Friday, May 13, 2011

#007 Third Sentence Thursday + #001 Booking Through Thursday

Third Sentence Thursday

Third Sentence Thursday is a nifty little weekly meme hosted by Sniffly Kitty's Mostly Books.

1) Take the book you are reading now and post the third sentence
2) Review this sentence anyway you want (funny and silly reviews encouraged)
3) Post a link to your sentence here or if you don't have a blog, just post it in the comments!

By Melissa Marr
b&n // amazon
Published Date: April 20, 2010
Publisher: HarperCollins
Book Format: Hardcover, pp 368

"The air did not touch her; consequently, he was unsure if he could." (pp 1)

Hunger for nourishment.
Hunger for touch.
Hunger to belong.

Half-human and half-faery, Ani is driven by her hungers.

Those same appetites also attract powerful enemies and uncertain allies, including Devlin. He was created as an assassin and is brother to the faeries' coolly logical High Queen and to her chaotic twin, the embodiment of War. Devlin wants to keep Ani safe from his sisters, knowing that if he fails, he will be the instrument of Ani's death.

Ani isn't one to be guarded while others fight battles for her, though. She has the courage to protect herself and the ability to alter Devlin's plans—and his life. The two are drawn together, each with reason to fear the other and to fear for one another. But as they grow closer, a larger threat imperils the whole of Faerie. Will saving the faery realm mean losing each other?

Alluring romance, heart-stopping danger, and sinister intrigue combine in the penultimate volume of Melissa Marr's New York Times bestselling Wicked Lovely series.

*Summary taken from Goodreads.

By Sarah Dessen
b&n // amazon
Published Date: April 22, 2088
Publisher: Penguin Group (USA)
Book Format: Hardcover, pp 432

"Which was probably unfair, but then again, I didn't know my sister anymore, much less her decorating style." (pp 01)

After her mom vanished in a stench of drugs and alcohol, Ruby continued to live in the family house alone. Finally found out, the introspective teenager is sent to the luxurious home of her older sister, Cora, whom she hadn't seen in ten years.

Everything there seems unfamiliar, uncomfortable, and supremely weird: her fancy new room; her lavish new wardrobe; the exclusive private school where she never quite fits in. Most mysterious of all is Nate, the friendly boy next door who seems to have a deep secret of his own.

Another subtle character-driven teen novel by Sarah Dessen, the author of Just Listen and That Summer.

Couple of things, I have enjoyed all of the posts that have been in the various blogs participating in Sarah Dessen Week, and I can't wait to see what else is to be posted. There have been some awesome reviews, teaser's, giveaways, and other things posted that has just been way too entirely fun. I'm currently enjoying Lock and Key and definitely plan on reading Along For The Ride, even if I don't get to start it during this week, at least I got one started.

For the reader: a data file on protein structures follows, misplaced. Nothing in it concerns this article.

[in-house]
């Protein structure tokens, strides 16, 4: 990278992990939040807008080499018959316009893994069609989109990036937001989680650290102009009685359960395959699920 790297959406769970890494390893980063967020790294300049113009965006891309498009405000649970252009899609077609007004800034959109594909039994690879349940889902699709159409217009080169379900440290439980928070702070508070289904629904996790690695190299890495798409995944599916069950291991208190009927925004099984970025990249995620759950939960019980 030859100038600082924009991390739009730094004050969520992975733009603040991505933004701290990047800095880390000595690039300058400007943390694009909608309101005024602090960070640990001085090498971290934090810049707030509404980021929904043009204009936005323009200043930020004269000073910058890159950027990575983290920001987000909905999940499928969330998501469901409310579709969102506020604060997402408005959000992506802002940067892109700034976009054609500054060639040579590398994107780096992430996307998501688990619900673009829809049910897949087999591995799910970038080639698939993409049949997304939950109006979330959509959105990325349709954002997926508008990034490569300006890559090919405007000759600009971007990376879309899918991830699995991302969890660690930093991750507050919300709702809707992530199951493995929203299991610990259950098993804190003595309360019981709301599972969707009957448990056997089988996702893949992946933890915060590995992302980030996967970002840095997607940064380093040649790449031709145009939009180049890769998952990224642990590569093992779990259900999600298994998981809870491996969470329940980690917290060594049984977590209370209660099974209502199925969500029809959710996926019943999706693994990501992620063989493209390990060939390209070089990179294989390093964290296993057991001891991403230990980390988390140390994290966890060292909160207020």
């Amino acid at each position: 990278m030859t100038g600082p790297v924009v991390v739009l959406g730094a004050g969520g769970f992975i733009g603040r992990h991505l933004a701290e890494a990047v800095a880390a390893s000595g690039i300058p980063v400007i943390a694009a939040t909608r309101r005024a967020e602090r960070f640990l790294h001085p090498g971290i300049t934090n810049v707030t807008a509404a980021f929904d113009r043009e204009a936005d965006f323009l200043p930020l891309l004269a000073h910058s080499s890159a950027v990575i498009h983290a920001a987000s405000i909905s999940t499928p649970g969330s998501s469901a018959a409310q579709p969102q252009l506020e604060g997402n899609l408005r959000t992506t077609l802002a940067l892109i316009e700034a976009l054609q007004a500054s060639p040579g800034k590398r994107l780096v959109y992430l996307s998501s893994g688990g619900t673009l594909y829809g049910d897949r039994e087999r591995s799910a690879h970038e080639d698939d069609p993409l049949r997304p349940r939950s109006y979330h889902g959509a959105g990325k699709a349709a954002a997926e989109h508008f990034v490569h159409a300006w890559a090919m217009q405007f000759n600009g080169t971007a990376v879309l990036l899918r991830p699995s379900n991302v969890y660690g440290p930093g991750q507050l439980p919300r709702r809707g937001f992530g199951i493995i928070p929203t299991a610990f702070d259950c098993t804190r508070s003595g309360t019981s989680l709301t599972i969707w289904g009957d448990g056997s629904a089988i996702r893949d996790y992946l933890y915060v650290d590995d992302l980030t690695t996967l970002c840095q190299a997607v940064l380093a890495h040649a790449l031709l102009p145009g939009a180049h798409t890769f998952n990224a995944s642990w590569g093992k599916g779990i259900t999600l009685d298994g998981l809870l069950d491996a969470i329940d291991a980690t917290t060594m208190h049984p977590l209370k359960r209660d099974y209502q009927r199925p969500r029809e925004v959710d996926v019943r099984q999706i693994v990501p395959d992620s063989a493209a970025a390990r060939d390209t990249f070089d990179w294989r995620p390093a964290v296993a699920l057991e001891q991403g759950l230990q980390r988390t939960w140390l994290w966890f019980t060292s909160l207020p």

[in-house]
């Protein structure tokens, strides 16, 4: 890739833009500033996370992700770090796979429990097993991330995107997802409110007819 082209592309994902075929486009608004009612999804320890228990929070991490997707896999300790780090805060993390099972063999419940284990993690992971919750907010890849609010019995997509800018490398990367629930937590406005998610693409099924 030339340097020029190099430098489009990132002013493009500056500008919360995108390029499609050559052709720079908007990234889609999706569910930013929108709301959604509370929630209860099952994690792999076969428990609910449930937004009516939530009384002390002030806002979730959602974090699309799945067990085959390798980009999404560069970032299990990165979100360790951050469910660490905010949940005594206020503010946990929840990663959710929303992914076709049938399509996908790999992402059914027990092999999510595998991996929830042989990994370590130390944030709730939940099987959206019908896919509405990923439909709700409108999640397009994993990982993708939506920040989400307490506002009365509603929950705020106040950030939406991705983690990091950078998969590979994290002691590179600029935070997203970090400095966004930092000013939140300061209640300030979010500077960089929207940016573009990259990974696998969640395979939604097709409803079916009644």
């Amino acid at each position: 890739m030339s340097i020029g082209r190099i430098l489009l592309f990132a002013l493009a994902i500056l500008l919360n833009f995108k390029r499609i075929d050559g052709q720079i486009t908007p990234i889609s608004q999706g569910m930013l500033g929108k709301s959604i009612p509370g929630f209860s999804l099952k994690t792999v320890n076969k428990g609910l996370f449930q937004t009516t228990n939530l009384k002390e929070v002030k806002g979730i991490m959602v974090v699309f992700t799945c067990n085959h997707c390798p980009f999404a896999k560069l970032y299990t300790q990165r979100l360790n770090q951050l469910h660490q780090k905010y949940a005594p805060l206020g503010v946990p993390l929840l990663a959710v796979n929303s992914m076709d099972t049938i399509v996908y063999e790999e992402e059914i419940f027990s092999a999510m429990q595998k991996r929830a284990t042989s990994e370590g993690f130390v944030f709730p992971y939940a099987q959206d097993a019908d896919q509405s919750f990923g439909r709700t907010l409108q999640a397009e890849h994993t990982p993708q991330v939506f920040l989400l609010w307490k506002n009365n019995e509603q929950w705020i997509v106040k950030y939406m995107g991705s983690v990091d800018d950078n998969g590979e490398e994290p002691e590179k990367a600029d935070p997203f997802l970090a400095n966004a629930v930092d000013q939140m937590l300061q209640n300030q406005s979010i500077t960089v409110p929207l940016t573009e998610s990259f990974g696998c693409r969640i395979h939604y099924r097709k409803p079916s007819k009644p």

Also, I'm starting the four book in the Wicked Lovely series, Radiant Shadows and I'm half-worried and just a tad bit ambivalent going into it, since I've seen so many people saying that it was hard for them to get into it. I'm definitely not going to let that deter me, though, because I always want to read it for myself and find out. I've been really enjoying the series from the second book on - not that the first book wasn't any good - it's just I didn't really start connecting with the series until I read Ink Exchange.


Booking Through Thursday is a weekly event hosted HERE, where fellow book-dorks get together and discuss books and bookish type things. Each week there is a theme or a different subject and all you have to do is make a post about it in your blog and then link to the post in the comments section. Easy-peasy.

Do you read books “meant” for other age groups? Adult books when you were a child; Young-Adult books now that you’re grown; Picture books just for kicks … You know … books not “meant” for you. Or do you pretty much stick to what’s written for people your age?

Of course I do, but honestly I don't think that reading young adult books when you're adult is a bad thing, more than I think that reading adult fiction (within reason on content matter) when you're a young adult is either. Actually, to tell the truth, I flip-flopped quite a bit. I remember discovering the world of V.C. Andrews when I was fifteen years old and I absolutely fell in love with not only the books, but that character's that she herself created, the world in which they came from as controversial as her stories were, she told them in such a bold and exciting way that had the power to draw you in and actually make you think about what you were reading, but also held the power to literally dare you to walk a wide ten foot radias around your comfort zone. There I was in my local library holding Flowers In The Attic in one hand and My Sweet Audrina in the other and I've not looked back since and the important thing: I don't regret not one bit.

She took my "like" of reading and literally turned into a "love" of reading. Not that I didn't already enjoy reading to begin with, but she certainly helped to elevate it, it was a bit of a change going from Sweet Valley High and The Baby-sitter's Club to V.C. Andrews. For the most part, I read a great deal more young adult fiction, than I do anything else. But, I also read a fair amount of adult fiction, too. Like, I cannot live without Charlaine Harris's Sookie Stackhouse novels and I've been dying to get into Sherrilyn Kenyon's Dark-Hunter series and J.R. Ward's Black Dagger Brotherhood series as well.

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